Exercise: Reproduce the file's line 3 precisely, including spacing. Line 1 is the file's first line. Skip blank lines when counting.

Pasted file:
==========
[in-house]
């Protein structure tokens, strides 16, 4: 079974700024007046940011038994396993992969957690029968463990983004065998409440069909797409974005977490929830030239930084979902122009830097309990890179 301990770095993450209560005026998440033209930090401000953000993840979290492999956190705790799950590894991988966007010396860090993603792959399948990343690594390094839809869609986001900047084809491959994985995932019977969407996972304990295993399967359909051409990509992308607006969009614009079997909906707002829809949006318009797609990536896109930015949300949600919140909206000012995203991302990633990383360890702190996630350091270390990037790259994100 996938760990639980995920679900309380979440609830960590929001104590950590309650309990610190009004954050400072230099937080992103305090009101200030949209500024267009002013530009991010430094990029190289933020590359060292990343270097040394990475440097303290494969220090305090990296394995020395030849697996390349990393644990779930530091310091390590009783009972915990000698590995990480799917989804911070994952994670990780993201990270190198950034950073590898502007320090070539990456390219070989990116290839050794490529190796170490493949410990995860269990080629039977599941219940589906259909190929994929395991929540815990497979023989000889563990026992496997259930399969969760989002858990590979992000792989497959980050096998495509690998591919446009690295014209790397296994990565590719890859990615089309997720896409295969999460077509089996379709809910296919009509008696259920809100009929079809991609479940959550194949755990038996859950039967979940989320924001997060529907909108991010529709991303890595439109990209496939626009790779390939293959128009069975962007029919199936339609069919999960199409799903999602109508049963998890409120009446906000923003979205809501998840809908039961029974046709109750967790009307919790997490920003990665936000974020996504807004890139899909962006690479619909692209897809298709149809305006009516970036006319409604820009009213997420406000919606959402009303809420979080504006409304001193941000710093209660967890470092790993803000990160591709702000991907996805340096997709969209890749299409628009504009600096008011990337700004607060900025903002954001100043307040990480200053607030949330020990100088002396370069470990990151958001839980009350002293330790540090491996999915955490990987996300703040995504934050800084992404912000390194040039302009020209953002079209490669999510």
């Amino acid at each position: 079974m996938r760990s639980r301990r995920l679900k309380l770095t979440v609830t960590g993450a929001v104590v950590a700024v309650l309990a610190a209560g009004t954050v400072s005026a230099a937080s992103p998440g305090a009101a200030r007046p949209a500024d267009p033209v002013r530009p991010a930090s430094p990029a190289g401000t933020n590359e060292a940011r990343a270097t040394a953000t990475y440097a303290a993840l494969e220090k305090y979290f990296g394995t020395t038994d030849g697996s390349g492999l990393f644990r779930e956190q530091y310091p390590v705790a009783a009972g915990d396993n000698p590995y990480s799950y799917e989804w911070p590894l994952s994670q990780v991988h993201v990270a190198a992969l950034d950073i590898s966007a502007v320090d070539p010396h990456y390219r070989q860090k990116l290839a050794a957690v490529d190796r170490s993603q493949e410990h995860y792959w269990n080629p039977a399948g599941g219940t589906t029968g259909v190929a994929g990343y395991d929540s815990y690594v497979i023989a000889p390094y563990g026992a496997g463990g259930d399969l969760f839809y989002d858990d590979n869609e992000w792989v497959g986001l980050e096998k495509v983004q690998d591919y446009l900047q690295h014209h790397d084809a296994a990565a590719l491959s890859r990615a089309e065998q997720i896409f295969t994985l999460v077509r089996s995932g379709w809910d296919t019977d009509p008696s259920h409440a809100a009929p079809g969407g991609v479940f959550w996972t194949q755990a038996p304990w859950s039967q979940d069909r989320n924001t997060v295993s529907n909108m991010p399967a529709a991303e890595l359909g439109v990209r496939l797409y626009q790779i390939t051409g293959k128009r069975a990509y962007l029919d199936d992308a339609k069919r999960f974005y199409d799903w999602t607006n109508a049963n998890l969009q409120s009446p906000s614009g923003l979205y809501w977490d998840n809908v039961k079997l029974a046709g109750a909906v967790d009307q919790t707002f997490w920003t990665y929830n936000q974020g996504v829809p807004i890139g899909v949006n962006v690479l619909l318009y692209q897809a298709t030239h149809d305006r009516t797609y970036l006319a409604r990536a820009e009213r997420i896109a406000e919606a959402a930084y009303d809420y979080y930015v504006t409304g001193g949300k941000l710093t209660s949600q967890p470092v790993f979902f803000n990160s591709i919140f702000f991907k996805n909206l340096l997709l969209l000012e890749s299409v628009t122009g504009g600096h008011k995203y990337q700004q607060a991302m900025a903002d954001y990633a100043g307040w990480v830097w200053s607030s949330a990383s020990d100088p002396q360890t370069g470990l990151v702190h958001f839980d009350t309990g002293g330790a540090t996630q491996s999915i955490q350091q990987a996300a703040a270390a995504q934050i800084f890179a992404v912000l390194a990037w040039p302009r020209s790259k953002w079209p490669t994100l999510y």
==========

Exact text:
């Amino acid at each position: 079974m996938r760990s639980r301990r995920l679900k309380l770095t979440v609830t960590g993450a929001v104590v950590a700024v309650l309990a610190a209560g009004t954050v400072s005026a230099a937080s992103p998440g305090a009101a200030r007046p949209a500024d267009p033209v002013r530009p991010a930090s430094p990029a190289g401000t933020n590359e060292a940011r990343a270097t040394a953000t990475y440097a303290a993840l494969e220090k305090y979290f990296g394995t020395t038994d030849g697996s390349g492999l990393f644990r779930e956190q530091y310091p390590v705790a009783a009972g915990d396993n000698p590995y990480s799950y799917e989804w911070p590894l994952s994670q990780v991988h993201v990270a190198a992969l950034d950073i590898s966007a502007v320090d070539p010396h990456y390219r070989q860090k990116l290839a050794a957690v490529d190796r170490s993603q493949e410990h995860y792959w269990n080629p039977a399948g599941g219940t589906t029968g259909v190929a994929g990343y395991d929540s815990y690594v497979i023989a000889p390094y563990g026992a496997g463990g259930d399969l969760f839809y989002d858990d590979n869609e992000w792989v497959g986001l980050e096998k495509v983004q690998d591919y446009l900047q690295h014209h790397d084809a296994a990565a590719l491959s890859r990615a089309e065998q997720i896409f295969t994985l999460v077509r089996s995932g379709w809910d296919t019977d009509p008696s259920h409440a809100a009929p079809g969407g991609v479940f959550w996972t194949q755990a038996p304990w859950s039967q979940d069909r989320n924001t997060v295993s529907n909108m991010p399967a529709a991303e890595l359909g439109v990209r496939l797409y626009q790779i390939t051409g293959k128009r069975a990509y962007l029919d199936d992308a339609k069919r999960f974005y199409d799903w999602t607006n109508a049963n998890l969009q409120s009446p906000s614009g923003l979205y809501w977490d998840n809908v039961k079997l029974a046709g109750a909906v967790d009307q919790t707002f997490w920003t990665y929830n936000q974020g996504v829809p807004i890139g899909v949006n962006v690479l619909l318009y692209q897809a298709t030239h149809d305006r009516t797609y970036l006319a409604r990536a820009e009213r997420i896109a406000e919606a959402a930084y009303d809420y979080y930015v504006t409304g001193g949300k941000l710093t209660s949600q967890p470092v790993f979902f803000n990160s591709i919140f702000f991907k996805n909206l340096l997709l969209l000012e890749s299409v628009t122009g504009g600096h008011k995203y990337q700004q607060a991302m900025a903002d954001y990633a100043g307040w990480v830097w200053s607030s949330a990383s020990d100088p002396q360890t370069g470990l990151v702190h958001f839980d009350t309990g002293g330790a540090t996630q491996s999915i955490q350091q990987a996300a703040a270390a995504q934050i800084f890179a992404v912000l390194a990037w040039p302009r020209s790259k953002w079209p490669t994100l999510y």